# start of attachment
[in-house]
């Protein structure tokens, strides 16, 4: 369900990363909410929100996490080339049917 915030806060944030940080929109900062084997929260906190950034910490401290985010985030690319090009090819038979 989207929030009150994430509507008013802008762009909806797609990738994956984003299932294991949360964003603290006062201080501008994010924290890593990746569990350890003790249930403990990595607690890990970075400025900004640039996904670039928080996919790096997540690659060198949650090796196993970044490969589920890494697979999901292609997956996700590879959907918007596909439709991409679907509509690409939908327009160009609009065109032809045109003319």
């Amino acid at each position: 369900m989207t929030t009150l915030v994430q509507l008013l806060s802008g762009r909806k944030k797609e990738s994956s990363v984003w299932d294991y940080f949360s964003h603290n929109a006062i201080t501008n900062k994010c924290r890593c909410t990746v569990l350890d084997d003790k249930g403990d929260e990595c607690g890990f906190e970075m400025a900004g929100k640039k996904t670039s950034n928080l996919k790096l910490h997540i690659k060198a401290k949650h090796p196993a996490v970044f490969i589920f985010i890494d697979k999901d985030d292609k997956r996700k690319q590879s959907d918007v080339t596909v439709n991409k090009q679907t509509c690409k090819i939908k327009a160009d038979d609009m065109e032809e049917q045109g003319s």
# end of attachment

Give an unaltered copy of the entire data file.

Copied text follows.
[in-house]
């Protein structure tokens, strides 16, 4: 369900990363909410929100996490080339049917 915030806060944030940080929109900062084997929260906190950034910490401290985010985030690319090009090819038979 989207929030009150994430509507008013802008762009909806797609990738994956984003299932294991949360964003603290006062201080501008994010924290890593990746569990350890003790249930403990990595607690890990970075400025900004640039996904670039928080996919790096997540690659060198949650090796196993970044490969589920890494697979999901292609997956996700590879959907918007596909439709991409679907509509690409939908327009160009609009065109032809045109003319």
């Amino acid at each position: 369900m989207t929030t009150l915030v994430q509507l008013l806060s802008g762009r909806k944030k797609e990738s994956s990363v984003w299932d294991y940080f949360s964003h603290n929109a006062i201080t501008n900062k994010c924290r890593c909410t990746v569990l350890d084997d003790k249930g403990d929260e990595c607690g890990f906190e970075m400025a900004g929100k640039k996904t670039s950034n928080l996919k790096l910490h997540i690659k060198a401290k949650h090796p196993a996490v970044f490969i589920f985010i890494d697979k999901d985030d292609k997956r996700k690319q590879s959907d918007v080339t596909v439709n991409k090009q679907t509509c690409k090819i939908k327009a160009d038979d609009m065109e032809e049917q045109g003319s």